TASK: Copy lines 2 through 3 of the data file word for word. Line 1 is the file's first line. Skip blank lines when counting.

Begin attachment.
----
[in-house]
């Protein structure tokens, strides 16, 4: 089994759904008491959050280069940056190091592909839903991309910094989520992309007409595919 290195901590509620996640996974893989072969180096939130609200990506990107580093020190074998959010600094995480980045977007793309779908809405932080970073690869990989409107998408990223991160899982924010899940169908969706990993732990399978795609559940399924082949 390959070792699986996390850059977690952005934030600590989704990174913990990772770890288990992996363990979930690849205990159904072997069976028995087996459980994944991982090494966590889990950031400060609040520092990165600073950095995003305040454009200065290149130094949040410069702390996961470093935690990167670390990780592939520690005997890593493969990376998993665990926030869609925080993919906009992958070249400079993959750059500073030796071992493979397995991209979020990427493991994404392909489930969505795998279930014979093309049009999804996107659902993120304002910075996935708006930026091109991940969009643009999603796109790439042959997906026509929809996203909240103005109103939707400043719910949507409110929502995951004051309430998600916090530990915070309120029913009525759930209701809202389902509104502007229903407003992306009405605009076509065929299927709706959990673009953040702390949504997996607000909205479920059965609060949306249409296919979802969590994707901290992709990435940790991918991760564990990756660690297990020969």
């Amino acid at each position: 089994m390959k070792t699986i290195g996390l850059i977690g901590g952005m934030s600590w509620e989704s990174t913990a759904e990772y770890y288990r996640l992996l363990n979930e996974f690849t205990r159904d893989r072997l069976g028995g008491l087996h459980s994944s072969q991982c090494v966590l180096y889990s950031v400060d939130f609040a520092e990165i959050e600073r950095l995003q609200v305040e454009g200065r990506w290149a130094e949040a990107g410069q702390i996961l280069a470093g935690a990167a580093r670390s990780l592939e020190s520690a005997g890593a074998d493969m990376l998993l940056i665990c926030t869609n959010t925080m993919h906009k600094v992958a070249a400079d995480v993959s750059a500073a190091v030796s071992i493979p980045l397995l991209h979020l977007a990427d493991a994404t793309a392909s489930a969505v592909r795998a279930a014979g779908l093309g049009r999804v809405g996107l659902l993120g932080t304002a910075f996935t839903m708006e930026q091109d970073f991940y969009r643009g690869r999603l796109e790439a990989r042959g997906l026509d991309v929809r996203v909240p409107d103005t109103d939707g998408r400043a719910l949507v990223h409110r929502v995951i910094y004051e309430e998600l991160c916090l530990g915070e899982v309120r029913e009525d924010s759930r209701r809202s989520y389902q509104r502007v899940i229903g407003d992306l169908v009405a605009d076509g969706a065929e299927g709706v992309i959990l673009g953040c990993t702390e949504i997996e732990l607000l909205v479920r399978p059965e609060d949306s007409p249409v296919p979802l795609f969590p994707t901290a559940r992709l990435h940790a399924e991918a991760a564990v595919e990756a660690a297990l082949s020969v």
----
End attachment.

């Protein structure tokens, strides 16, 4: 089994759904008491959050280069940056190091592909839903991309910094989520992309007409595919 290195901590509620996640996974893989072969180096939130609200990506990107580093020190074998959010600094995480980045977007793309779908809405932080970073690869990989409107998408990223991160899982924010899940169908969706990993732990399978795609559940399924082949 390959070792699986996390850059977690952005934030600590989704990174913990990772770890288990992996363990979930690849205990159904072997069976028995087996459980994944991982090494966590889990950031400060609040520092990165600073950095995003305040454009200065290149130094949040410069702390996961470093935690990167670390990780592939520690005997890593493969990376998993665990926030869609925080993919906009992958070249400079993959750059500073030796071992493979397995991209979020990427493991994404392909489930969505795998279930014979093309049009999804996107659902993120304002910075996935708006930026091109991940969009643009999603796109790439042959997906026509929809996203909240103005109103939707400043719910949507409110929502995951004051309430998600916090530990915070309120029913009525759930209701809202389902509104502007229903407003992306009405605009076509065929299927709706959990673009953040702390949504997996607000909205479920059965609060949306249409296919979802969590994707901290992709990435940790991918991760564990990756660690297990020969």
């Amino acid at each position: 089994m390959k070792t699986i290195g996390l850059i977690g901590g952005m934030s600590w509620e989704s990174t913990a759904e990772y770890y288990r996640l992996l363990n979930e996974f690849t205990r159904d893989r072997l069976g028995g008491l087996h459980s994944s072969q991982c090494v966590l180096y889990s950031v400060d939130f609040a520092e990165i959050e600073r950095l995003q609200v305040e454009g200065r990506w290149a130094e949040a990107g410069q702390i996961l280069a470093g935690a990167a580093r670390s990780l592939e020190s520690a005997g890593a074998d493969m990376l998993l940056i665990c926030t869609n959010t925080m993919h906009k600094v992958a070249a400079d995480v993959s750059a500073a190091v030796s071992i493979p980045l397995l991209h979020l977007a990427d493991a994404t793309a392909s489930a969505v592909r795998a279930a014979g779908l093309g049009r999804v809405g996107l659902l993120g932080t304002a910075f996935t839903m708006e930026q091109d970073f991940y969009r643009g690869r999603l796109e790439a990989r042959g997906l026509d991309v929809r996203v909240p409107d103005t109103d939707g998408r400043a719910l949507v990223h409110r929502v995951i910094y004051e309430e998600l991160c916090l530990g915070e899982v309120r029913e009525d924010s759930r209701r809202s989520y389902q509104r502007v899940i229903g407003d992306l169908v009405a605009d076509g969706a065929e299927g709706v992309i959990l673009g953040c990993t702390e949504i997996e732990l607000l909205v479920r399978p059965e609060d949306s007409p249409v296919p979802l795609f969590p994707t901290a559940r992709l990435h940790a399924e991918a991760a564990v595919e990756a660690a297990l082949s020969v």